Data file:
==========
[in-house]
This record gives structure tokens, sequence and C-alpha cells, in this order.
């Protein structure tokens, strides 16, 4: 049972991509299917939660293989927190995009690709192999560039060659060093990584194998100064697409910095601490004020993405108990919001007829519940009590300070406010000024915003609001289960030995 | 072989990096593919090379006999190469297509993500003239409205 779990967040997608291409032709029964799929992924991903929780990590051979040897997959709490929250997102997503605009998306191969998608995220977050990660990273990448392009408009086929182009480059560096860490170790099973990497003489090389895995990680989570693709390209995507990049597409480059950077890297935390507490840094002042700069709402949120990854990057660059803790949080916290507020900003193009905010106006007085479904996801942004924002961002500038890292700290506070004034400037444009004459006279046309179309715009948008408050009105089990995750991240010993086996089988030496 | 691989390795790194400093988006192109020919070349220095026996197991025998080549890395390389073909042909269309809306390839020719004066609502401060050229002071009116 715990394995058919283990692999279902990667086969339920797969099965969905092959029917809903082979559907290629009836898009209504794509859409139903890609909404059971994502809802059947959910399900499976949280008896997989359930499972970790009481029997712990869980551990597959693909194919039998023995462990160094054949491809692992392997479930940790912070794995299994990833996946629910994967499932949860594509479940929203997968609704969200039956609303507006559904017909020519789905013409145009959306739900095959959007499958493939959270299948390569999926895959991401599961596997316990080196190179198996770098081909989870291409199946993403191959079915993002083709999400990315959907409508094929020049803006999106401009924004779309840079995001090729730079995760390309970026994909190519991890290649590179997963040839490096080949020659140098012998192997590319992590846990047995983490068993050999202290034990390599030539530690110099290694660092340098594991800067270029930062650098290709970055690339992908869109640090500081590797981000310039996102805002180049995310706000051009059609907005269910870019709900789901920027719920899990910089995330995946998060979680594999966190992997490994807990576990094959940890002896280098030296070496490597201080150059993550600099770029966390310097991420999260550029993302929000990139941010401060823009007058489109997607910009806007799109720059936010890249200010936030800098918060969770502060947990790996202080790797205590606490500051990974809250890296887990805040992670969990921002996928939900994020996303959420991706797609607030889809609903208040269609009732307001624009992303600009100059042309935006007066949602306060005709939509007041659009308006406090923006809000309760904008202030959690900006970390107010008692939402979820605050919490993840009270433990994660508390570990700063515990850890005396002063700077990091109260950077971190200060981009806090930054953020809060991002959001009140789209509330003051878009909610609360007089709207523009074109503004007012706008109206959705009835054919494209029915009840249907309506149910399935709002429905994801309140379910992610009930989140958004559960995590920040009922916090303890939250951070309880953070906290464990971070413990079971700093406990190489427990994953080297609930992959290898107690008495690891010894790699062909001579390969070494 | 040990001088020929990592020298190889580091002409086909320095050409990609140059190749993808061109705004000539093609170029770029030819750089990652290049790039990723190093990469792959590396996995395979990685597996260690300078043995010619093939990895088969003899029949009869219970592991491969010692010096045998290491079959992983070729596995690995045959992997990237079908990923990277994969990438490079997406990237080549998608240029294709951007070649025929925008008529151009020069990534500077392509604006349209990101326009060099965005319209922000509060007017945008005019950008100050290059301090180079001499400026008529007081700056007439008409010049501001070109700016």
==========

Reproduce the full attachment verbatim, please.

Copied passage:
[in-house]
This record gives structure tokens, sequence and C-alpha cells, in this order.
């Protein structure tokens, strides 16, 4: 049972991509299917939660293989927190995009690709192999560039060659060093990584194998100064697409910095601490004020993405108990919001007829519940009590300070406010000024915003609001289960030995 | 072989990096593919090379006999190469297509993500003239409205 779990967040997608291409032709029964799929992924991903929780990590051979040897997959709490929250997102997503605009998306191969998608995220977050990660990273990448392009408009086929182009480059560096860490170790099973990497003489090389895995990680989570693709390209995507990049597409480059950077890297935390507490840094002042700069709402949120990854990057660059803790949080916290507020900003193009905010106006007085479904996801942004924002961002500038890292700290506070004034400037444009004459006279046309179309715009948008408050009105089990995750991240010993086996089988030496 | 691989390795790194400093988006192109020919070349220095026996197991025998080549890395390389073909042909269309809306390839020719004066609502401060050229002071009116 715990394995058919283990692999279902990667086969339920797969099965969905092959029917809903082979559907290629009836898009209504794509859409139903890609909404059971994502809802059947959910399900499976949280008896997989359930499972970790009481029997712990869980551990597959693909194919039998023995462990160094054949491809692992392997479930940790912070794995299994990833996946629910994967499932949860594509479940929203997968609704969200039956609303507006559904017909020519789905013409145009959306739900095959959007499958493939959270299948390569999926895959991401599961596997316990080196190179198996770098081909989870291409199946993403191959079915993002083709999400990315959907409508094929020049803006999106401009924004779309840079995001090729730079995760390309970026994909190519991890290649590179997963040839490096080949020659140098012998192997590319992590846990047995983490068993050999202290034990390599030539530690110099290694660092340098594991800067270029930062650098290709970055690339992908869109640090500081590797981000310039996102805002180049995310706000051009059609907005269910870019709900789901920027719920899990910089995330995946998060979680594999966190992997490994807990576990094959940890002896280098030296070496490597201080150059993550600099770029966390310097991420999260550029993302929000990139941010401060823009007058489109997607910009806007799109720059936010890249200010936030800098918060969770502060947990790996202080790797205590606490500051990974809250890296887990805040992670969990921002996928939900994020996303959420991706797609607030889809609903208040269609009732307001624009992303600009100059042309935006007066949602306060005709939509007041659009308006406090923006809000309760904008202030959690900006970390107010008692939402979820605050919490993840009270433990994660508390570990700063515990850890005396002063700077990091109260950077971190200060981009806090930054953020809060991002959001009140789209509330003051878009909610609360007089709207523009074109503004007012706008109206959705009835054919494209029915009840249907309506149910399935709002429905994801309140379910992610009930989140958004559960995590920040009922916090303890939250951070309880953070906290464990971070413990079971700093406990190489427990994953080297609930992959290898107690008495690891010894790699062909001579390969070494 | 040990001088020929990592020298190889580091002409086909320095050409990609140059190749993808061109705004000539093609170029770029030819750089990652290049790039990723190093990469792959590396996995395979990685597996260690300078043995010619093939990895088969003899029949009869219970592991491969010692010096045998290491079959992983070729596995690995045959992997990237079908990923990277994969990438490079997406990237080549998608240029294709951007070649025929925008008529151009020069990534500077392509604006349209990101326009060099965005319209922000509060007017945008005019950008100050290059301090180079001499400026008529007081700056007439008409010049501001070109700016």